nchez et al. / Information & Management 47 (2010) 8795 L. Santamara-Sa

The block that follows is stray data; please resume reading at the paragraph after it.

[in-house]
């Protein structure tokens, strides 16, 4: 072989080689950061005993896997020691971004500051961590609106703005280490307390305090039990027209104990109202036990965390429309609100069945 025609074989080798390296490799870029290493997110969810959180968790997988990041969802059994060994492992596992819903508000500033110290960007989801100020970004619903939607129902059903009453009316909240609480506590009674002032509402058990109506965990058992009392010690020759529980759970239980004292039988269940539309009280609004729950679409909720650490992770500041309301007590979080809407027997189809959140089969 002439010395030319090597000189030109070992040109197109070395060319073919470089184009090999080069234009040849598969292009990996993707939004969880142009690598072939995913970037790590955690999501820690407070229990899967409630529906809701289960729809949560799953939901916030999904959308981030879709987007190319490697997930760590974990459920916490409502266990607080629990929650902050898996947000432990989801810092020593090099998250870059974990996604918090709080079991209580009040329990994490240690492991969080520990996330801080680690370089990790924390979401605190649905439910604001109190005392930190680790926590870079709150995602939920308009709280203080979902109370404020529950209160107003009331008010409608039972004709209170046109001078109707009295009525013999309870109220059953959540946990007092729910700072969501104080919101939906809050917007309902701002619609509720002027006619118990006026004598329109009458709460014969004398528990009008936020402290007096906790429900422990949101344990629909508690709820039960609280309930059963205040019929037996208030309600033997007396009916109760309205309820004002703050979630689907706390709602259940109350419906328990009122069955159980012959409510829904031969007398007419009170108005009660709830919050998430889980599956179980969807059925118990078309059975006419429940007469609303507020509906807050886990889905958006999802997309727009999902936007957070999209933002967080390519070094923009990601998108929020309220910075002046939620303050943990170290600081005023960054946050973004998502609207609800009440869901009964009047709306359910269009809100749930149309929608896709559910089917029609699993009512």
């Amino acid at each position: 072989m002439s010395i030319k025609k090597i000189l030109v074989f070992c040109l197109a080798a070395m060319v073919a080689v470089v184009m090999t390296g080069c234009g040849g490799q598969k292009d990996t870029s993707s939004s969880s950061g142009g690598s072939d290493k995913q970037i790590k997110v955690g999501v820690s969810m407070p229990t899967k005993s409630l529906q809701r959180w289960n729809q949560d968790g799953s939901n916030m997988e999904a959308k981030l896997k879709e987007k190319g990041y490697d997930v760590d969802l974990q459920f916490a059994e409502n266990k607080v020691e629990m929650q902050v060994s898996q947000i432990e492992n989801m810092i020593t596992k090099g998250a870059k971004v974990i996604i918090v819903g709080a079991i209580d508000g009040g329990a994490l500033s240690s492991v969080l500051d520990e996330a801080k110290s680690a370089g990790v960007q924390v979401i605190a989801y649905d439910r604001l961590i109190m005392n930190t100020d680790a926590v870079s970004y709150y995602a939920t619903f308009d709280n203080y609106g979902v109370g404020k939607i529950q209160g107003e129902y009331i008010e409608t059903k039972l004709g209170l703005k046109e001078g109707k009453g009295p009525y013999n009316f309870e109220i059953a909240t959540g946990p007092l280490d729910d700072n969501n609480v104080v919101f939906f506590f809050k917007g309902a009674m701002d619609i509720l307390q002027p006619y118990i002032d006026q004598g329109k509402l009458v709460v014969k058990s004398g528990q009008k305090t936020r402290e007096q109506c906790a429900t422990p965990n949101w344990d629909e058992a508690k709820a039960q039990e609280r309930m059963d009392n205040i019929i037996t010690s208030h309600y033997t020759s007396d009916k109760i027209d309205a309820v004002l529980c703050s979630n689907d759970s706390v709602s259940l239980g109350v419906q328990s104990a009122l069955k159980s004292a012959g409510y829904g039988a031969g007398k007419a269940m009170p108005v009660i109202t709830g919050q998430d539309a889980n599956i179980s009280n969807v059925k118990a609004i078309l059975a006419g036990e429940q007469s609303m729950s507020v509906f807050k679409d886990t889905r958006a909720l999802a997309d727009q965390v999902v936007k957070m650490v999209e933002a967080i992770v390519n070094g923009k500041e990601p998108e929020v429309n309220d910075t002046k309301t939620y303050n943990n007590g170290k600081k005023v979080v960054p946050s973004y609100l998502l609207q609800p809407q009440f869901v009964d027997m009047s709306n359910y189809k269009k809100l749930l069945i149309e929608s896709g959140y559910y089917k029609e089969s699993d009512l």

it into a potential time-saving tool for the whole ERP implementation. Business-support modules deal with people and departments with wide experience in providing coordination mechanisms for diverse organizational processes. In this sense, accounting and human resource modules are not only implemented faster (than value-chain modules), but they also generate added value in terms of time savings, since they offer coordination mechanisms to integrate modules related to activities in the value chain. In sum, we defend the potentiality of business-support modules for reducing time because they facilitate ERP implementation. These characteristics, together with the organizational units to which they are linked, could explain time reductions in the whole implementation because of the coordination mechanisms that they provide. This does not mean that implementing businesssupport modules gives rise to negative time; however, they reduce the global implementation time by accelerating completion of the remaining modules. Thus, without the special features related to business-support modules, an ERP implementation would take more time. Our third hypothesis was: Hypothesis 3. The implementation of business-support modules contributes to reductions in the total time for an ERP implementation. Fig. 1shows a graphical representation of our three hypotheses. In prior work, the relationship between the number of modules and the elapsed time was considered linear and positive [5,14]. We believed, however, that this relationship would be inuenced by the type of modules implemented (value-chain and business-support). 3. Method 3.1. Data collection Prior to formulating the interview guidelines, we decided to collect only material related to the same ERP program, SAP, which